IMDb > The Riddle of the Sands (1979)

The Riddle of the Sands (1979) More at IMDbPro »


Overview

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6.4/10   709 votes »
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Director:
Writers:
Tony Maylam (screenplay) and
John Bailey (screenplay) ...
(more)
Contact:
View company contact information for The Riddle of the Sands on IMDbPro.
Release Date:
1979 (UK) See more »
Genre:
Tagline:
In these shifting sands, men can disappear without a trace . . . and their secrets with them. See more »
Plot:
In the early years of the 20th Century, two British yachtsmen (Michael York and Simon MacCorkindale)... See more » | Add synopsis »
NewsDesk:
Simon MacCorkindale obituary
 (From The Guardian - TV News. 17 October 2010, 10:26 AM, PDT)

User Reviews:
Relaxed and beautifully shot adaptation of a classic novel. See more (33 total) »

Cast

  (in credits order) (verified as complete)

Michael York ... Carruthers

Jenny Agutter ... Clara

Simon MacCorkindale ... Davies
Alan Badel ... Dollmann
Jürgen Andersen ... Von Brüning (as Jurgen Andersen)

Michael Sheard ... Böhme
Hans Meyer ... Grimm
Wolf Kahler ... Kaiser, Wilhelm II
Olga Lowe ... Frau Dollmann
Ronald Markham ... Withers

Directed by
Tony Maylam 
 
Writing credits
Tony Maylam (screenplay) and
John Bailey (screenplay)

Erskine Childers (novel)

Produced by
Drummond Challis .... producer
 
Original Music by
Howard Blake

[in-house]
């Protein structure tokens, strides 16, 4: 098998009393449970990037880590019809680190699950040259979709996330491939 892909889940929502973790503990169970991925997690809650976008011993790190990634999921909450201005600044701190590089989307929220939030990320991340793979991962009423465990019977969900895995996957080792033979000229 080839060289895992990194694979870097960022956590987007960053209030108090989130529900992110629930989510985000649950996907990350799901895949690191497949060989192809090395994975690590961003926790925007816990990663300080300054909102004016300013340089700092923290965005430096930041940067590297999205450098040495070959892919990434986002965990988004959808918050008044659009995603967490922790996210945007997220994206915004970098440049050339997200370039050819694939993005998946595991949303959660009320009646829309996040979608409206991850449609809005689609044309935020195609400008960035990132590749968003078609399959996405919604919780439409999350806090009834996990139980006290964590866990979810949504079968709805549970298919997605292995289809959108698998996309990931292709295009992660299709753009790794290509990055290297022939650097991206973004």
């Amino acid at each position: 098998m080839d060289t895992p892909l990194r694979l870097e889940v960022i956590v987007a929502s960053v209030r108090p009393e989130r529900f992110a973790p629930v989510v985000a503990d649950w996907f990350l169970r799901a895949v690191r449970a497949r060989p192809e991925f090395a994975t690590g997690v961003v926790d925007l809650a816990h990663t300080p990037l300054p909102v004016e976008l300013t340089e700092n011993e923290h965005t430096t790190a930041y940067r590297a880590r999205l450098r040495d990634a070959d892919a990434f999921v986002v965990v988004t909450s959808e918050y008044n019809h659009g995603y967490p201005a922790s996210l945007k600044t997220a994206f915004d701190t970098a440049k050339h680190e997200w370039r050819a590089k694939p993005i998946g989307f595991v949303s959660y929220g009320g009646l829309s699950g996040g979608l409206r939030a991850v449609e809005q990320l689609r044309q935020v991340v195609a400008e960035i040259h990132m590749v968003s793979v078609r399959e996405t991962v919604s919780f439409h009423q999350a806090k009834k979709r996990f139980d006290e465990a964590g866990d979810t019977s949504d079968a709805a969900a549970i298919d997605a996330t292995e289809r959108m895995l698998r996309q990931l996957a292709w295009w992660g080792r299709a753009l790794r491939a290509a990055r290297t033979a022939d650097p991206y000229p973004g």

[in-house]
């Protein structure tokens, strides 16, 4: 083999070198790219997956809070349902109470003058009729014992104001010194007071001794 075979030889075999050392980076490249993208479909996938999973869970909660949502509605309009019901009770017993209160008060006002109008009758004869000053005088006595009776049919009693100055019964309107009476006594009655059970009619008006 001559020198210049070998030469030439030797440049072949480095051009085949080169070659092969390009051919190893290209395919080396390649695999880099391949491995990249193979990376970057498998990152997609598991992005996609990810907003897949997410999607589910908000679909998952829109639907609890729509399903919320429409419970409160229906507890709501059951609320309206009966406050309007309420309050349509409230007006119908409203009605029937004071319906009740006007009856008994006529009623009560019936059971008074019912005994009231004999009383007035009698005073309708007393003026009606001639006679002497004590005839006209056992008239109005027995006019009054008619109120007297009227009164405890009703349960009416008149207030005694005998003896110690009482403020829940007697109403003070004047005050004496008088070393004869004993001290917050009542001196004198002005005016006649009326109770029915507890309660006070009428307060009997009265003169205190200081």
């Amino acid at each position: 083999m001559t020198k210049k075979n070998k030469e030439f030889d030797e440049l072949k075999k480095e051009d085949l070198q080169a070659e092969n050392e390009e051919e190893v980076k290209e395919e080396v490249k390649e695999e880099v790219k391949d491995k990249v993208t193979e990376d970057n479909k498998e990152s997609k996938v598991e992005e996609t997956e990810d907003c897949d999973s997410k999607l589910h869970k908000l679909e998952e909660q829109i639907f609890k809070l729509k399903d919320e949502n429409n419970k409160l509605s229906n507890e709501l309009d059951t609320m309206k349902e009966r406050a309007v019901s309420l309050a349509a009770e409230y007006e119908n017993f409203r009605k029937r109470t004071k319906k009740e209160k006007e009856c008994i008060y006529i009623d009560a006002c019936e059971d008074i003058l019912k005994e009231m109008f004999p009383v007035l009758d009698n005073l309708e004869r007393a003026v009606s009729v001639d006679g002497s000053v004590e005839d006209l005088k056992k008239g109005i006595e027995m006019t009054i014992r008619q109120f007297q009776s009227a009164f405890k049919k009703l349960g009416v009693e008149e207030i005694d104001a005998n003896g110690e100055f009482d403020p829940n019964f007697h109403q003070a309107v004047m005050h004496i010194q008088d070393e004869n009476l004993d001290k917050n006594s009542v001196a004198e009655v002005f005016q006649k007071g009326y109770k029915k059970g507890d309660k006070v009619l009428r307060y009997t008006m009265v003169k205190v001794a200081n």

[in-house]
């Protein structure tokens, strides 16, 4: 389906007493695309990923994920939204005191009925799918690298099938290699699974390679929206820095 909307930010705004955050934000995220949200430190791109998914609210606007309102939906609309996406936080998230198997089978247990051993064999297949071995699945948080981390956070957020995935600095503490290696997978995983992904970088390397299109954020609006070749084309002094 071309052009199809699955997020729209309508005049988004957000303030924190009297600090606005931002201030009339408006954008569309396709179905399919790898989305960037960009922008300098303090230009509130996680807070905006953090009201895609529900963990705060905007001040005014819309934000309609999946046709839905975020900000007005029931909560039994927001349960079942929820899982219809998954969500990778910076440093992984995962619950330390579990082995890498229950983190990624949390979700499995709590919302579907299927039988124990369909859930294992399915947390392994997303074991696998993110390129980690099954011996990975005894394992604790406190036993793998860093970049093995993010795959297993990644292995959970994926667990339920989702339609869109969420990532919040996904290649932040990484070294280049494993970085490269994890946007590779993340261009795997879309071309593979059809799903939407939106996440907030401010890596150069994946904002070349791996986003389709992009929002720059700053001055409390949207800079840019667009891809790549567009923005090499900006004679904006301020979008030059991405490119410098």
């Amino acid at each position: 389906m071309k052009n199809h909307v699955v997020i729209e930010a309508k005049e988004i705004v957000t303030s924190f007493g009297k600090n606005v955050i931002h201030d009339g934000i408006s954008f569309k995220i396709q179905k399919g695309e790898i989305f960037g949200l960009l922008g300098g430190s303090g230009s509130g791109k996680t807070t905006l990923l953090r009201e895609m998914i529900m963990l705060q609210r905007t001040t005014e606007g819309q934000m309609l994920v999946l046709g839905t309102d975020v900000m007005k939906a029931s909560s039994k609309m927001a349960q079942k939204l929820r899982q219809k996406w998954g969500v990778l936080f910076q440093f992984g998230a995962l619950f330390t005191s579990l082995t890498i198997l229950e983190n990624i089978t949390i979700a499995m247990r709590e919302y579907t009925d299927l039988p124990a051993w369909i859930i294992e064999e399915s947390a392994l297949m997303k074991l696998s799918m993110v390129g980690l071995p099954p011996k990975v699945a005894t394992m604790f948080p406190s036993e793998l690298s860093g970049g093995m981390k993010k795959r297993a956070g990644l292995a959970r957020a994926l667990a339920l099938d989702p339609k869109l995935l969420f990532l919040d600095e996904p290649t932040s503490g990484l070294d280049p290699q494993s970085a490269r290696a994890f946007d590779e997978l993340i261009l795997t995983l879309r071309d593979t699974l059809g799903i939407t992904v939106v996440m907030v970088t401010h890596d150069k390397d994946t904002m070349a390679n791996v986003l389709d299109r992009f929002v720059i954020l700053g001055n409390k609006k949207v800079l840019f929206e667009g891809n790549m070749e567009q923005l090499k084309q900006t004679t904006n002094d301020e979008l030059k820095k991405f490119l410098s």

Cinematography by
Christopher Challis (director of photography)
 
Film Editing by
Peter Hollywood 
 
Production Design by
Hazel Peiser 
 
Costume Design by
Jane Hamilton 
 
Makeup Department
Kathy Ducker .... makeup artist
Mike Lockey .... hairdressing
Jeanne Richmond .... supervising make-up
 
Production Management
Aivar Kaulins .... production manager
 
Second Unit Director or Assistant Director
Peter Kohn .... second assistant director
Hugh O'Donnell .... third assistant director
Neil Vine-Miller .... first assistant director (as Neill Vine-Miller)
Wilfried Depeweg .... third assistant director (uncredited)
 
Art Department
Terry Barrett .... property master
Len Day .... construction manager
Keith Liddiard .... art director: (Germany )
Robin Peyton .... set dresser (as Rob Peyton)
Terry Pritchard .... art director: (Holland )
 
Sound Department
Ken Barker .... dubbing mixer
Alan Bell .... dubbing editor
Rene Borisewitz .... sound mixer
Taffy Haines .... sound assistant
Colin Wood .... boom operator
John Hayward .... sound re-recording mixer (uncredited)
 
Special Effects by
Harrie Wiessenhaan .... special effects (uncredited)
 
Camera and Electrical Department
Mike Bulley .... clapper loader
Mike Evans .... second unit assistant
Dennis Fraser .... camera grip
John Palmer .... camera operator
Barrie Payne .... stills photographer
Tony Strachan .... camera focus
Glen Thorn .... chief electrician
Arthur Wooster .... special scenic photography
 
Editorial Department
James Marsh .... first assistant editor
 
Music Department
Howard Blake .... conductor
 
Other crew
Charles Cannon .... production accountant
Splinters Deason .... continuity
Brian Doyle .... unit publicist
Susan Kane .... production assistant
Julia Robinson .... production assistant
Michael York .... production associate
 

Production CompaniesDistributorsOther Companies
  • Airstrip One Company, The  soundtrack album (2001) (uncredited)
  • Beaufort Air-Sea Equipment  the producers wish to thank: for their assistance in the making of this motion picture (as Beaufort Air-Sea Equipment Ltd.)
  • Chapman/Leonard Studio Equipment  dollies (uncredited)